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195

A Romantic Evening in Central Park 2004

Jim Santella By

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Pieces Of A Dream, Al Jarreau
Central Park in Huntington Beach, California
September 11, 2004

A quaint little park area behind the Central Library in Huntington Beach (CA) served as the backdrop for a daylong smooth jazz concert that featured Christine Day, Kevin Toney, Andre Delano, Richard Smith, Brian Bromberg, Pieces Of A Dream and Al Jarreau. L.A. was in the middle of a heat wave, but the park's ample shade trees and Pacific Ocean proximity guaranteed a pleasant weekend outing for the large crowd of faithful Southland jazz fans.

Pieces Of A Dream played selections from their new album, No Assembly Required. Audio samples may be found at the Heads Up label web site. Saxophonist Eddie Baccus charmed the audience with his suave manner and lyrical horns. Using tenor for slow ballads, alto for up-tempo thrillers, and soprano for sweeter moments, he set the mood. After the band brought out one of their chestnuts from a previous album, Baccus sustained one long soprano saxophone tone for what seemed like hours. Later, he strolled through the audience while serenading with saxophone in hand. His entertaining gestures and audience rapport ensured that everyone had a good time. With Curtis Harmon on drums, James Lloyd on keyboard, piano and vocals, Lamar Gaines, Jr. on keyboards and James Warner on bass, the band soared through familiar territory and proved that they remain in top form after all these years. As singer Tracy Hamlin led the band in "My Funny Valentine" and "Devotion," you could feel her genuine sense of caring. The band left everyone wondering, "How can anyone top this?"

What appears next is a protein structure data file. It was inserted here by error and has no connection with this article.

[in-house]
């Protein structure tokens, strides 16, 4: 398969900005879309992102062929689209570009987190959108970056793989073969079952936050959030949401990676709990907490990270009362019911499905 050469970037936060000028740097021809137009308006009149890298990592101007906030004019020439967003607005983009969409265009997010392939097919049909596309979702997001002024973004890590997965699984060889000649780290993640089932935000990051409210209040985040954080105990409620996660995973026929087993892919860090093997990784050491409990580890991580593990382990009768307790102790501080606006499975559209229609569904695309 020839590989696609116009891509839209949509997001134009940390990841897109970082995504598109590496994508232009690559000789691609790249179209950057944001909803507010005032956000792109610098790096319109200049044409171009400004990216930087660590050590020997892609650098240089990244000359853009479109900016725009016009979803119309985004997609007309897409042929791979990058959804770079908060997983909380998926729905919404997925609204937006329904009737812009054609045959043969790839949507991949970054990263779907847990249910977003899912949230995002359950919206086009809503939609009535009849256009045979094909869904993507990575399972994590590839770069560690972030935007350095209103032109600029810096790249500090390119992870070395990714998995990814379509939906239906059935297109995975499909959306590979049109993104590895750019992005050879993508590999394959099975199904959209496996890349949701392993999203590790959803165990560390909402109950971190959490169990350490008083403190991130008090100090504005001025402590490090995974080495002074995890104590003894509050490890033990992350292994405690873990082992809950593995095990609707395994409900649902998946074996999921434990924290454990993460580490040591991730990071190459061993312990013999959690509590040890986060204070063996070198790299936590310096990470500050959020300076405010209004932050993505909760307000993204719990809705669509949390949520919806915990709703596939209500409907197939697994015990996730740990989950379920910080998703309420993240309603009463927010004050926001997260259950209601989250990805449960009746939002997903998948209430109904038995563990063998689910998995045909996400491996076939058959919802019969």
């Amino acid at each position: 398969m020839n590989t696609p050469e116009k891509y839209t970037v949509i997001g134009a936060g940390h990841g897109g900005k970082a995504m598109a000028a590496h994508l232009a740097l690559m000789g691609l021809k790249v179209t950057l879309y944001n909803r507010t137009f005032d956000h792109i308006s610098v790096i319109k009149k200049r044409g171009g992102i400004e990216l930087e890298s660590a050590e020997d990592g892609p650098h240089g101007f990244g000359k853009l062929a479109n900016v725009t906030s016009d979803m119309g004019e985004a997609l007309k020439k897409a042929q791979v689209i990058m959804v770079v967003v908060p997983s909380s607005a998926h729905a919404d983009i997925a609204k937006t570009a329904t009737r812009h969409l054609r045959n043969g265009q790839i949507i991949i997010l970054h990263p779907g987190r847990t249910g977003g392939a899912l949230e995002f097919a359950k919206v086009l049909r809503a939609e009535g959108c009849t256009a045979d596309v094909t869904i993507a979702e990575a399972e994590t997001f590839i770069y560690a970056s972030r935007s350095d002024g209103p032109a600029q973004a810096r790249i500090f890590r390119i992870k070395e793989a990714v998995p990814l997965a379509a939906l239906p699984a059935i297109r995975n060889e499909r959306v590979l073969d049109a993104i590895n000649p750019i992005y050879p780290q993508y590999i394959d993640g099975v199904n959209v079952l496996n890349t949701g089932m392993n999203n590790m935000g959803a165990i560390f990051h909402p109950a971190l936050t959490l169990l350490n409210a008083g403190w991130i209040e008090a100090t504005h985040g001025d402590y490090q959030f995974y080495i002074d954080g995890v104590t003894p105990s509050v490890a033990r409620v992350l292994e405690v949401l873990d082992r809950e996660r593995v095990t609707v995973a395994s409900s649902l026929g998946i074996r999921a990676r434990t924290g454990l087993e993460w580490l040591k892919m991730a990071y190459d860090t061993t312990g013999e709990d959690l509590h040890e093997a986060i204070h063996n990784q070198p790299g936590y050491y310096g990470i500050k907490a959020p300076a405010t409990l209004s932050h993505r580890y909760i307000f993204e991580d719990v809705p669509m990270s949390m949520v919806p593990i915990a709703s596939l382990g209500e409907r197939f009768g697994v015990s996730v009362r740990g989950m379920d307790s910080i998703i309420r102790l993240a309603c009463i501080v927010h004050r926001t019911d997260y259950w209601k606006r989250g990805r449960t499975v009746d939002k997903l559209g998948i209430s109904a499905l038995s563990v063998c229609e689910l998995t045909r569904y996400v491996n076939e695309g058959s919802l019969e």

Al Jarreau performed selections from his new album, Accentuate The Positive. Audio samples may be found at Jarreau's web site. His 40-minute set topped everything that had transpired during the day and evening. Filled with unbridled energy and as hip as ever, the 64-year-old jazz singer stormed through "Take Five," "Cold Duck" and other favorites. "Midnight Sun" brought out the singer's vintage romantic spirit and spread his message wide. Jarreau doesn't just sing a melody. He merely hints at it while the band provides a strong foundation. Larry Williams carried the melody of "Midnight Sun," for example, as Jarreau danced around its pattern, popping up with unexpected tones from every direction. It's that quality that makes him unique. He implies a song, and it's up to the band to make it recognizable. In one spiritual piece near the start of the program, singer Debbie Davis carried the melody while Jarreau moved this way and that with vocal spontaneity, thrilling everyone to no end. His encore gave additional proof that this special evening in Central Park would stand out as a memorable occasion. Besides, the chicken, ribs, and barbecue menu was more than enough to make the day a full one.


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